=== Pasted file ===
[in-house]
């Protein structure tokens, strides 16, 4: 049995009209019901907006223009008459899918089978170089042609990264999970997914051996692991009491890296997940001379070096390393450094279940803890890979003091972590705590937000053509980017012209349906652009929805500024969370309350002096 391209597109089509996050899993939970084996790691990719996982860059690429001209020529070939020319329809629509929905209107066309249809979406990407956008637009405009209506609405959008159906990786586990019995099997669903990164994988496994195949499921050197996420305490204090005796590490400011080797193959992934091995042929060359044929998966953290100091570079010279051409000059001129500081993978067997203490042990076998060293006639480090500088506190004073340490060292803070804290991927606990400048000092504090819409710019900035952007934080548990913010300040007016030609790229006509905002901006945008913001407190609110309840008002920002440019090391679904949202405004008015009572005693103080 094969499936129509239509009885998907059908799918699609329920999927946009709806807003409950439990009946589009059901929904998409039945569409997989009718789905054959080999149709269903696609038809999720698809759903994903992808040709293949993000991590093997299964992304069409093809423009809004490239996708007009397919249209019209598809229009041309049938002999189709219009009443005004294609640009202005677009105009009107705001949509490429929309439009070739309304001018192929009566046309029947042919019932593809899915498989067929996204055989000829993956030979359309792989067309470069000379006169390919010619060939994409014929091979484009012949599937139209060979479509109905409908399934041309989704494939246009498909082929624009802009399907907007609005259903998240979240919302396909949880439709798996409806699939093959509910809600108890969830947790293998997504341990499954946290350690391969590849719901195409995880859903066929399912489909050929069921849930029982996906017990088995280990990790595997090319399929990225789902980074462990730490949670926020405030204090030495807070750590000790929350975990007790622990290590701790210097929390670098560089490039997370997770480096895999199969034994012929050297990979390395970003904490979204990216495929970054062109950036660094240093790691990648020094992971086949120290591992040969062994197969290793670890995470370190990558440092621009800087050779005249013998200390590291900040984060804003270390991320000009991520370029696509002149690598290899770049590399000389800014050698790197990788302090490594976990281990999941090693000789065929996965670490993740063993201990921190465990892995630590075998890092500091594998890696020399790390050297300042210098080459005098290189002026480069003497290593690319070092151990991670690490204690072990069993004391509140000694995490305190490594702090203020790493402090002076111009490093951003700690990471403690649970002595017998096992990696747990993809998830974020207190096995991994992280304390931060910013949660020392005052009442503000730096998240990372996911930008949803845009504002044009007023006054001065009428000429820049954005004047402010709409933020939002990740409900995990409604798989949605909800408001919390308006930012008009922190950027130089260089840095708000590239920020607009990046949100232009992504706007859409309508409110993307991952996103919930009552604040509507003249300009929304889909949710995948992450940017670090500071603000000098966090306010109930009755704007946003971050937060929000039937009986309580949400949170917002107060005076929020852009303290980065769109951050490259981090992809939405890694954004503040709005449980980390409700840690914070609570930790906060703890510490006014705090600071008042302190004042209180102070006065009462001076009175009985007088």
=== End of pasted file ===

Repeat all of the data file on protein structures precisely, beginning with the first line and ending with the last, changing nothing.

[in-house]
């Protein structure tokens, strides 16, 4: 049995009209019901907006223009008459899918089978170089042609990264999970997914051996692991009491890296997940001379070096390393450094279940803890890979003091972590705590937000053509980017012209349906652009929805500024969370309350002096 391209597109089509996050899993939970084996790691990719996982860059690429001209020529070939020319329809629509929905209107066309249809979406990407956008637009405009209506609405959008159906990786586990019995099997669903990164994988496994195949499921050197996420305490204090005796590490400011080797193959992934091995042929060359044929998966953290100091570079010279051409000059001129500081993978067997203490042990076998060293006639480090500088506190004073340490060292803070804290991927606990400048000092504090819409710019900035952007934080548990913010300040007016030609790229006509905002901006945008913001407190609110309840008002920002440019090391679904949202405004008015009572005693103080 094969499936129509239509009885998907059908799918699609329920999927946009709806807003409950439990009946589009059901929904998409039945569409997989009718789905054959080999149709269903696609038809999720698809759903994903992808040709293949993000991590093997299964992304069409093809423009809004490239996708007009397919249209019209598809229009041309049938002999189709219009009443005004294609640009202005677009105009009107705001949509490429929309439009070739309304001018192929009566046309029947042919019932593809899915498989067929996204055989000829993956030979359309792989067309470069000379006169390919010619060939994409014929091979484009012949599937139209060979479509109905409908399934041309989704494939246009498909082929624009802009399907907007609005259903998240979240919302396909949880439709798996409806699939093959509910809600108890969830947790293998997504341990499954946290350690391969590849719901195409995880859903066929399912489909050929069921849930029982996906017990088995280990990790595997090319399929990225789902980074462990730490949670926020405030204090030495807070750590000790929350975990007790622990290590701790210097929390670098560089490039997370997770480096895999199969034994012929050297990979390395970003904490979204990216495929970054062109950036660094240093790691990648020094992971086949120290591992040969062994197969290793670890995470370190990558440092621009800087050779005249013998200390590291900040984060804003270390991320000009991520370029696509002149690598290899770049590399000389800014050698790197990788302090490594976990281990999941090693000789065929996965670490993740063993201990921190465990892995630590075998890092500091594998890696020399790390050297300042210098080459005098290189002026480069003497290593690319070092151990991670690490204690072990069993004391509140000694995490305190490594702090203020790493402090002076111009490093951003700690990471403690649970002595017998096992990696747990993809998830974020207190096995991994992280304390931060910013949660020392005052009442503000730096998240990372996911930008949803845009504002044009007023006054001065009428000429820049954005004047402010709409933020939002990740409900995990409604798989949605909800408001919390308006930012008009922190950027130089260089840095708000590239920020607009990046949100232009992504706007859409309508409110993307991952996103919930009552604040509507003249300009929304889909949710995948992450940017670090500071603000000098966090306010109930009755704007946003971050937060929000039937009986309580949400949170917002107060005076929020852009303290980065769109951050490259981090992809939405890694954004503040709005449980980390409700840690914070609570930790906060703890510490006014705090600071008042302190004042209180102070006065009462001076009175009985007088």